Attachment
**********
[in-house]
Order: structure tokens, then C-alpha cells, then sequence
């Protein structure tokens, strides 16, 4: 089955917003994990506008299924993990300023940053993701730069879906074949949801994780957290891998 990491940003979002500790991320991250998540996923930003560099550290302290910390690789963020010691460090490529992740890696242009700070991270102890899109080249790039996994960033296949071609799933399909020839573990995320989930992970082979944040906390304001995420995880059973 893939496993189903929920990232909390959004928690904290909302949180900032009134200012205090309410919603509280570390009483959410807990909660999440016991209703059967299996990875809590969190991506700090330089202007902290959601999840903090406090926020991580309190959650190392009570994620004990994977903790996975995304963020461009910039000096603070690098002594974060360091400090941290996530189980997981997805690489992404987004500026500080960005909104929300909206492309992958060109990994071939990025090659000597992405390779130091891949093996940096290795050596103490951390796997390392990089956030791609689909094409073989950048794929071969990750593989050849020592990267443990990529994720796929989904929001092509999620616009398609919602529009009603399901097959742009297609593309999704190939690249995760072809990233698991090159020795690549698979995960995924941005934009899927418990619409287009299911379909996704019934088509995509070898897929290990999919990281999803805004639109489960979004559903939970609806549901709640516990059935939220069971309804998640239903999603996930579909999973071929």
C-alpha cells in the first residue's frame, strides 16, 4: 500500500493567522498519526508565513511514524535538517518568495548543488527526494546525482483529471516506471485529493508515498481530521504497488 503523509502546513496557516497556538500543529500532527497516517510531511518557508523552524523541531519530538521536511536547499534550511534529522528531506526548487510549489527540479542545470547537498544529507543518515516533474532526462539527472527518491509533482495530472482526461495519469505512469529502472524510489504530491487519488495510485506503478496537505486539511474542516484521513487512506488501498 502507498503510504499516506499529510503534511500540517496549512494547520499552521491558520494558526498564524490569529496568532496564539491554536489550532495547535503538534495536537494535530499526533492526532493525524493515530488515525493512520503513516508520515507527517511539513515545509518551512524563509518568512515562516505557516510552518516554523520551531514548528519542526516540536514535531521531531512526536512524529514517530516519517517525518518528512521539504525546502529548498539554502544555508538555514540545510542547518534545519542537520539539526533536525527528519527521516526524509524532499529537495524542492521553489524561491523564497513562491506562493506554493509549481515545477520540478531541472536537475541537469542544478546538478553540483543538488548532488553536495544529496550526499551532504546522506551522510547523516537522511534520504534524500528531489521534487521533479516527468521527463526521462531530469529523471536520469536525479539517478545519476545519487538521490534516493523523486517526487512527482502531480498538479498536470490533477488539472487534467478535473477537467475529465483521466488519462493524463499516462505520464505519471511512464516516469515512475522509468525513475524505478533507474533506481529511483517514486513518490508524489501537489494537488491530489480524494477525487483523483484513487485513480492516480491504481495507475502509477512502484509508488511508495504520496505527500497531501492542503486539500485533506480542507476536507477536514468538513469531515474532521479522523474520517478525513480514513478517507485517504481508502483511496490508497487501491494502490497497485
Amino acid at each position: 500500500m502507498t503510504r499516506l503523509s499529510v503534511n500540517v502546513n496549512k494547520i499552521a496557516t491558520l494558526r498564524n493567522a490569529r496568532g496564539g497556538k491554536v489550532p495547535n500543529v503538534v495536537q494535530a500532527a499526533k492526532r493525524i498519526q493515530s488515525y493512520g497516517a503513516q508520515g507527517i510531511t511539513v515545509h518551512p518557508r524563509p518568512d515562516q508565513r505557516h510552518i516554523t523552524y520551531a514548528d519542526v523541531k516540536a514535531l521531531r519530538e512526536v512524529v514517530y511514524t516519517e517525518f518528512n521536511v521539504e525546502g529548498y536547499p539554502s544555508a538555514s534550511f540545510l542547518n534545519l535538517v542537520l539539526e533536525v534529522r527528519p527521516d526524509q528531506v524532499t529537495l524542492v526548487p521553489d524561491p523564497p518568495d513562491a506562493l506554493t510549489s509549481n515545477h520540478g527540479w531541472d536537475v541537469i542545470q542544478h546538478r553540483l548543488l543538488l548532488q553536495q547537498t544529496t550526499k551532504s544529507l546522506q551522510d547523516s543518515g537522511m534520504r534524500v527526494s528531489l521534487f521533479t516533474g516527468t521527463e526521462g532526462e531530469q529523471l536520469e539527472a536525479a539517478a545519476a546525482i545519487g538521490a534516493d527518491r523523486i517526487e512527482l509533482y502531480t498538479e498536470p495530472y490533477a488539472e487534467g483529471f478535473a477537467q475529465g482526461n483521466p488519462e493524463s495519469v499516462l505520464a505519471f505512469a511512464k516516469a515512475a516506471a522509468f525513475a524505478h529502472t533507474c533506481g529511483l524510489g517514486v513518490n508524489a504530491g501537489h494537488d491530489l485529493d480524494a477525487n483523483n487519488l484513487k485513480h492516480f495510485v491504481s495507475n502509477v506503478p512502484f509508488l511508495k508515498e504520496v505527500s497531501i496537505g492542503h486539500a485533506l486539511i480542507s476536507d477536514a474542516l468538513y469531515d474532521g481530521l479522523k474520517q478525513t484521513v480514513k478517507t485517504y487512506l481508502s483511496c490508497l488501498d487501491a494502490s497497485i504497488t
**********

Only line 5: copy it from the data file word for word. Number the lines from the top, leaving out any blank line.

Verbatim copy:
Amino acid at each position: 500500500m502507498t503510504r499516506l503523509s499529510v503534511n500540517v502546513n496549512k494547520i499552521a496557516t491558520l494558526r498564524n493567522a490569529r496568532g496564539g497556538k491554536v489550532p495547535n500543529v503538534v495536537q494535530a500532527a499526533k492526532r493525524i498519526q493515530s488515525y493512520g497516517a503513516q508520515g507527517i510531511t511539513v515545509h518551512p518557508r524563509p518568512d515562516q508565513r505557516h510552518i516554523t523552524y520551531a514548528d519542526v523541531k516540536a514535531l521531531r519530538e512526536v512524529v514517530y511514524t516519517e517525518f518528512n521536511v521539504e525546502g529548498y536547499p539554502s544555508a538555514s534550511f540545510l542547518n534545519l535538517v542537520l539539526e533536525v534529522r527528519p527521516d526524509q528531506v524532499t529537495l524542492v526548487p521553489d524561491p523564497p518568495d513562491a506562493l506554493t510549489s509549481n515545477h520540478g527540479w531541472d536537475v541537469i542545470q542544478h546538478r553540483l548543488l543538488l548532488q553536495q547537498t544529496t550526499k551532504s544529507l546522506q551522510d547523516s543518515g537522511m534520504r534524500v527526494s528531489l521534487f521533479t516533474g516527468t521527463e526521462g532526462e531530469q529523471l536520469e539527472a536525479a539517478a545519476a546525482i545519487g538521490a534516493d527518491r523523486i517526487e512527482l509533482y502531480t498538479e498536470p495530472y490533477a488539472e487534467g483529471f478535473a477537467q475529465g482526461n483521466p488519462e493524463s495519469v499516462l505520464a505519471f505512469a511512464k516516469a515512475a516506471a522509468f525513475a524505478h529502472t533507474c533506481g529511483l524510489g517514486v513518490n508524489a504530491g501537489h494537488d491530489l485529493d480524494a477525487n483523483n487519488l484513487k485513480h492516480f495510485v491504481s495507475n502509477v506503478p512502484f509508488l511508495k508515498e504520496v505527500s497531501i496537505g492542503h486539500a485533506l486539511i480542507s476536507d477536514a474542516l468538513y469531515d474532521g481530521l479522523k474520517q478525513t484521513v480514513k478517507t485517504y487512506l481508502s483511496c490508497l488501498d487501491a494502490s497497485i504497488t